Diabetes and Vision Loss November Is Diabetes Awareness Month
For millions of people in the United States who have diabetes or pre-diabetes, improving health and avoiding diabetes-related complications are essential. The good news is that there are new medications and technologies that can help people manage diabetes and improve their quality of life. One of the most common and serious complications of diabetes is vision loss. Careful monitoring and regular eye exams can help preserve vision.
The most important step is to have regular physical exams with a physician and regular comprehensive dilated eye examinations with an ophthalmologist or optometrist. Diabetic eye diseases, such as diabetic retinopathy, a serious eye disorder caused by damage to the blood vessels in the back of the eye, often have no symptoms in its early stages. By regularly monitoring eye health, treatment can begin as soon as signs of disease appear, helping to prevent vision loss.
As always, anyone experiencing sudden changes in vision should see an eye care professional immediately.
Technology can help people with diabetes monitor their sugar levels in their blood if they are unable to use the traditional finger stick. Continuous glucose monitoring (CGM) allows levels to be monitored using sensors placed on the arm or the belly that collect data on a continuous basis. There are also implantable CGM sensors that can be placed under the skin in the upper arm by a physician. The sensor, known as Eversense, sends glucose data to a transmitter worn on the skin over the implant and then to the system’s mobile application via Bluetooth. While the finger stick remains the gold standard and the most accurate method for monitoring sugar levels, a combination of traditional and new methods can help people manage their diabetes in a more efficient and safe way. Talking meters that read sugar levels out loud can be particularly helpful for people with diabetes who have vision loss. Mobile medical apps can help with key components of diabetes self-management, helping with keeping track of insulin dosing, communication with caregivers, and collecting, organizing and transmitting data to a health care team.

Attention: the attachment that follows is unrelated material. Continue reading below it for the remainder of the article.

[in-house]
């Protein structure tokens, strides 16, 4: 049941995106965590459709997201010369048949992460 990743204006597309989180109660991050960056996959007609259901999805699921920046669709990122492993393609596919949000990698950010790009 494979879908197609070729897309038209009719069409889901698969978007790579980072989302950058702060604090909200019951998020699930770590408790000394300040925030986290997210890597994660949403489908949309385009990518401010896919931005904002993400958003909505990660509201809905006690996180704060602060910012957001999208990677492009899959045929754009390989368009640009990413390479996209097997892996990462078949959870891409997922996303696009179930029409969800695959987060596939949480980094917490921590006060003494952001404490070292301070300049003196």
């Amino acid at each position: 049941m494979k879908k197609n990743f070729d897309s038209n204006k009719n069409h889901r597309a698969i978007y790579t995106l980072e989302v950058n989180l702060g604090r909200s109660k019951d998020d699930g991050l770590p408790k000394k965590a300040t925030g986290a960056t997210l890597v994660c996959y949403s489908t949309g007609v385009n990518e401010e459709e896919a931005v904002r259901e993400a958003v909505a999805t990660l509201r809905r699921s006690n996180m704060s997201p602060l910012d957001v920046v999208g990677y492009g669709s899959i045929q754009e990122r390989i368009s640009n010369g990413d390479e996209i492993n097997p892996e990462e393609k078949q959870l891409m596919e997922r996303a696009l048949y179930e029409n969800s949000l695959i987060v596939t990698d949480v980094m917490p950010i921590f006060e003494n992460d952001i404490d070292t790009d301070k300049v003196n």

In addition to new technologies and apps that can be installed on smart phones to help individuals manage diabetes, there are new treatments and methods of delivering insulin that are more user friendly. Everyone is different, so it is important that people with diabetes consult with their health care providers to determine the best plan for care for their individual situation.
For people with diabetes who have vision loss, joining a diabetes support group in their local area is a good way to learn from others and share experiences. Some of these support groups may now be meeting virtually. In New York City, Lighthouse Guild’s self-management diabetes education program, which is recognized by the American Diabetes Association, offers both in person and virtual sessions for individuals with diabetes or pre-diabetes, providing guidance on practical techniques for taking medications, strategies for monitoring blood sugar, and essential tips on making healthy lifestyle changes.
For more information about risk factors, symptoms and treatment for diabetes visit: American Diabetes Association (ADA), https://www.diabetes.org; Lighthouse Guild, https://www.lighthouseguild.org; Centers for Disease Control (CDC), https://www.cdc.gov/diabetes/basics/diabetes.html and the National Institutes of Health, https://www.niddk.nih.gov/health-information/diabetes.
Dr. Carmen Pal specializes in internal medicine, endocrinology, diabetes and metabolism in Lighthouse Guild’s Health Center.